Monday, 24 November 2008

Sisters in Arms

Sisters in Arms by Nicola Tyrer is a book I've been looking forward to reading for a little while. It tells the story of the nurses in the Queen Alexandra Royal Army Nursing Corps, as it became after World War 2. One of the reasons for my interest is that my mother was in the service during the war, ( when it was known as Queen Alexandra's Imperial Military Nursing Service)and saw service in North Africa and Italy, where she met and married my father. The book describes the tented hospitals my mother mentioned, when asked about her time in the war, and also describes some of the events in Naples, where my mother helped nurse a typhoid epidemic. My father was in the Royal Corps of Signals, and they met at a party in a palace in Rome, according to my mother. They married in April 1945, and spent a brief honeymoon in Sorrento. The picture is of them on their wedding day, both in uniform as were all their guests.

Nicola Tyrer's book is well researched, covering all areas of the world where Army nurses saw service, including the defeats at Hong Kong and Singapore when the Japanese overran those places. It certainly filled in some of the gaps in my mothers stories of the time she spent in the Army, nursing, as like many of her generation she didn't tell her children too much about what she did in the war. It would be a worthwhile read for anyone interested in nursing, women's roles duringWorld War Two, or the war generally.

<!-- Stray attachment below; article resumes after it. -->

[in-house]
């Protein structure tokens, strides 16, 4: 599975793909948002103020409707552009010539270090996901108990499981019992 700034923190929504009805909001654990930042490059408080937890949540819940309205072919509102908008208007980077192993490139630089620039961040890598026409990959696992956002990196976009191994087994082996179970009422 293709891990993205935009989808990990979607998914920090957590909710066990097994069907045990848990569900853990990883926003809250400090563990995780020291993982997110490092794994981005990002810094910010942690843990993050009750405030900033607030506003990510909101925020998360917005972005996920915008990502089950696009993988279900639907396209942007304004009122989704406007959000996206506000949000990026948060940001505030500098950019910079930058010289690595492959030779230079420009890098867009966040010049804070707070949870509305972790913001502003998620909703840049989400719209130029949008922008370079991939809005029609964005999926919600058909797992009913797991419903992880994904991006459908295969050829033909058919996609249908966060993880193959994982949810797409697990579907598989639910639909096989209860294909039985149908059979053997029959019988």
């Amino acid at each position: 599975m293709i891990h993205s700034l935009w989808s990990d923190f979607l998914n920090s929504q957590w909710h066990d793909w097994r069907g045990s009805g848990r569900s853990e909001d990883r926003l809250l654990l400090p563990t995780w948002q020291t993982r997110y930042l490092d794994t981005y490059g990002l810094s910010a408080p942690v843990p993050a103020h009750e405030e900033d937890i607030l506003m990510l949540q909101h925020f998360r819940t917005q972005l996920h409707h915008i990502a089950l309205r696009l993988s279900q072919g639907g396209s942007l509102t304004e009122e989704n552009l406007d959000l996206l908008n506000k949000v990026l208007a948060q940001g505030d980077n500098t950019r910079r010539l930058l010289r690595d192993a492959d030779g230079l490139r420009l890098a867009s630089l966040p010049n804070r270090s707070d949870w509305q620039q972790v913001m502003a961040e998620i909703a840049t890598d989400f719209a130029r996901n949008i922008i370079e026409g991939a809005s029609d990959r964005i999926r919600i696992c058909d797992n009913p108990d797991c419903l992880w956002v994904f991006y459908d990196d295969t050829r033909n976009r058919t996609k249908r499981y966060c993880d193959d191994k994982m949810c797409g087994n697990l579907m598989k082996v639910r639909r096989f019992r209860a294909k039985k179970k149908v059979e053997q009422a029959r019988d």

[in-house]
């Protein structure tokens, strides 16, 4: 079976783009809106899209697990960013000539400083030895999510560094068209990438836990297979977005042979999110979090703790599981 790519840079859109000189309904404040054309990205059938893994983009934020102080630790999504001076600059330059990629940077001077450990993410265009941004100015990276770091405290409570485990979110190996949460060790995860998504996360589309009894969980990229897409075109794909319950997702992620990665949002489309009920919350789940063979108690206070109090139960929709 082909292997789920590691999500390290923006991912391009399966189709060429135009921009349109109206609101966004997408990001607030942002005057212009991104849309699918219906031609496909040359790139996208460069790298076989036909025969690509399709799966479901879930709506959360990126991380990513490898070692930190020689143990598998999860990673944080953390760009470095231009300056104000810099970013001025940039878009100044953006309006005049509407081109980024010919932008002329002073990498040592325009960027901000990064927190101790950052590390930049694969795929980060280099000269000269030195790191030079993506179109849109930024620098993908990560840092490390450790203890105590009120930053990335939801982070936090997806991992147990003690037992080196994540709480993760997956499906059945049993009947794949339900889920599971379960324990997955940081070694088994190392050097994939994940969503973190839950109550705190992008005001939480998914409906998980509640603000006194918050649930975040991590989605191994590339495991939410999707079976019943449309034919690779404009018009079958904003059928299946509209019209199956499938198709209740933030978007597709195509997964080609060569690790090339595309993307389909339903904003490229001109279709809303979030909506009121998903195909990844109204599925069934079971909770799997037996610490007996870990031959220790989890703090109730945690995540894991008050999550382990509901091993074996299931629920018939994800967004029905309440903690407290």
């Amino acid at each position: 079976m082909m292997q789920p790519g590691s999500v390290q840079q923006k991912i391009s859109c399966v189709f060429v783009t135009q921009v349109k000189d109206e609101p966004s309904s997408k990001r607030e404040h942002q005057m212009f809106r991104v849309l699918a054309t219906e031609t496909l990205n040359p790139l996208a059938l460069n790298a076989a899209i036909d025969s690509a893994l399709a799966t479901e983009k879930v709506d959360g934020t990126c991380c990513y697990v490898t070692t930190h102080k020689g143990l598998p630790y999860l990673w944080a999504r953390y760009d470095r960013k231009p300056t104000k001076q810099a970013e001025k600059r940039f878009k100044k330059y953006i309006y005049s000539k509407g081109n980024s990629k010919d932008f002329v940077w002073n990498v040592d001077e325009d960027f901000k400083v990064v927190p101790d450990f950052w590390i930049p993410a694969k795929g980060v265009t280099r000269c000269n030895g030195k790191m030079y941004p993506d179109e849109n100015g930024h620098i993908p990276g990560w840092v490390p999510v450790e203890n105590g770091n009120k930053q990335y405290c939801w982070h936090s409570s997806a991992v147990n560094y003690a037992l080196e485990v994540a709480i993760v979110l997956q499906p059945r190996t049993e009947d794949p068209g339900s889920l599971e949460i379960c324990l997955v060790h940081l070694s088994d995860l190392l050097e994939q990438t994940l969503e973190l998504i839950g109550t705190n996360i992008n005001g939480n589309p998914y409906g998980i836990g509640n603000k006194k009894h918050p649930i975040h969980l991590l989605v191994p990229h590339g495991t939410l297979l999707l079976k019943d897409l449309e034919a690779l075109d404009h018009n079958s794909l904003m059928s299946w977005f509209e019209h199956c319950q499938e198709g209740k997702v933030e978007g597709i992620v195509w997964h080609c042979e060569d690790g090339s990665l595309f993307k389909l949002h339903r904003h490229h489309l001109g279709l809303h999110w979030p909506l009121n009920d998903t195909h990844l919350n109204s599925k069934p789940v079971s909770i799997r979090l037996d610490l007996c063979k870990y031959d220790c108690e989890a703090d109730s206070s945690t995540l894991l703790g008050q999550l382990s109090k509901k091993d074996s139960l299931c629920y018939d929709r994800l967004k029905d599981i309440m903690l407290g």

Tuesday, 18 November 2008

Idle pleasures and a short life

I've just finished reading The book of idle pleasures, edited by Tom Hopkinson of the Idler magazine. It's not what I would call a proper read , more a diversion, as it's a list of all sorts of pleasures (according to the Idler) with delightful black and white woodcut illustration. Some of the pleasures are simple, like leaf-catching, walking home drunk, taking a bath, while others such as breast-feeding, only available to certain people at a very specific time of their life. Yet other idle pleasures like cloud-watching, ( one of my personal favourites ) available to anyone of any age. Reading this list brought back some happy memories of time spent idling and being happy while doing so ( if doing is the right verb to use in this context).

A complete contrast is Janet Street-Porter's book, Life's Too F***ing Short. Her premise is that you should just get on and do what you want to, not to worry about what others may say. The book is divided into various chapters like food, style, travel and so on, with a number of rules to follow in each, presumably to achieve your own personal idea of perfection in these areas of life - but at the end Janet S-P says there are no rules, just make up your own. A maddening and sometimes infuriating read, probably aimed at someone rather younger than I, but quite interesting. Many of the things Janet S-P suggests I've been doing for years, others are good ideas to follow up.

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